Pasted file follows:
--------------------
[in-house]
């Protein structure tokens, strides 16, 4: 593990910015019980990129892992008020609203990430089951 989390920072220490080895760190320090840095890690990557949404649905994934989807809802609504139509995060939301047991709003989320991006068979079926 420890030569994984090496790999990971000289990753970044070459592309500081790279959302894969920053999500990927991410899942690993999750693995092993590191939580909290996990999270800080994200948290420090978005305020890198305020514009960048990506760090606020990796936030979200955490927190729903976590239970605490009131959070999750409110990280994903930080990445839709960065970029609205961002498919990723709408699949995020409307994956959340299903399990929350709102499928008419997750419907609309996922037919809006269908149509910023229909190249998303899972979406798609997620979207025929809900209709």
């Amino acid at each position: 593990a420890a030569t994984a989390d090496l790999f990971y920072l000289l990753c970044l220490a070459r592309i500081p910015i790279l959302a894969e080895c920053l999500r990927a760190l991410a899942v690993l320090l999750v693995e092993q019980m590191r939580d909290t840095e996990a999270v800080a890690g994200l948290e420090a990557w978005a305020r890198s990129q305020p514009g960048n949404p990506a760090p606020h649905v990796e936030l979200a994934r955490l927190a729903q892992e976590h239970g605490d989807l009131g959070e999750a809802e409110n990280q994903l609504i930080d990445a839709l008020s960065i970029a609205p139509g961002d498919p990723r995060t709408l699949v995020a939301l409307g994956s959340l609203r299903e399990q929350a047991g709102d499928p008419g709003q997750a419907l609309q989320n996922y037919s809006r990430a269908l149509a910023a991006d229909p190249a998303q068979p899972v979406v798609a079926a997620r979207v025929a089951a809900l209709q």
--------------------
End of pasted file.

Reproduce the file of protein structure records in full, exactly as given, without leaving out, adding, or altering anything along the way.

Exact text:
[in-house]
């Protein structure tokens, strides 16, 4: 593990910015019980990129892992008020609203990430089951 989390920072220490080895760190320090840095890690990557949404649905994934989807809802609504139509995060939301047991709003989320991006068979079926 420890030569994984090496790999990971000289990753970044070459592309500081790279959302894969920053999500990927991410899942690993999750693995092993590191939580909290996990999270800080994200948290420090978005305020890198305020514009960048990506760090606020990796936030979200955490927190729903976590239970605490009131959070999750409110990280994903930080990445839709960065970029609205961002498919990723709408699949995020409307994956959340299903399990929350709102499928008419997750419907609309996922037919809006269908149509910023229909190249998303899972979406798609997620979207025929809900209709």
């Amino acid at each position: 593990a420890a030569t994984a989390d090496l790999f990971y920072l000289l990753c970044l220490a070459r592309i500081p910015i790279l959302a894969e080895c920053l999500r990927a760190l991410a899942v690993l320090l999750v693995e092993q019980m590191r939580d909290t840095e996990a999270v800080a890690g994200l948290e420090a990557w978005a305020r890198s990129q305020p514009g960048n949404p990506a760090p606020h649905v990796e936030l979200a994934r955490l927190a729903q892992e976590h239970g605490d989807l009131g959070e999750a809802e409110n990280q994903l609504i930080d990445a839709l008020s960065i970029a609205p139509g961002d498919p990723r995060t709408l699949v995020a939301l409307g994956s959340l609203r299903e399990q929350a047991g709102d499928p008419g709003q997750a419907l609309q989320n996922y037919s809006r990430a269908l149509a910023a991006d229909p190249a998303q068979p899972v979406v798609a079926a997620r979207v025929a089951a809900l209709q």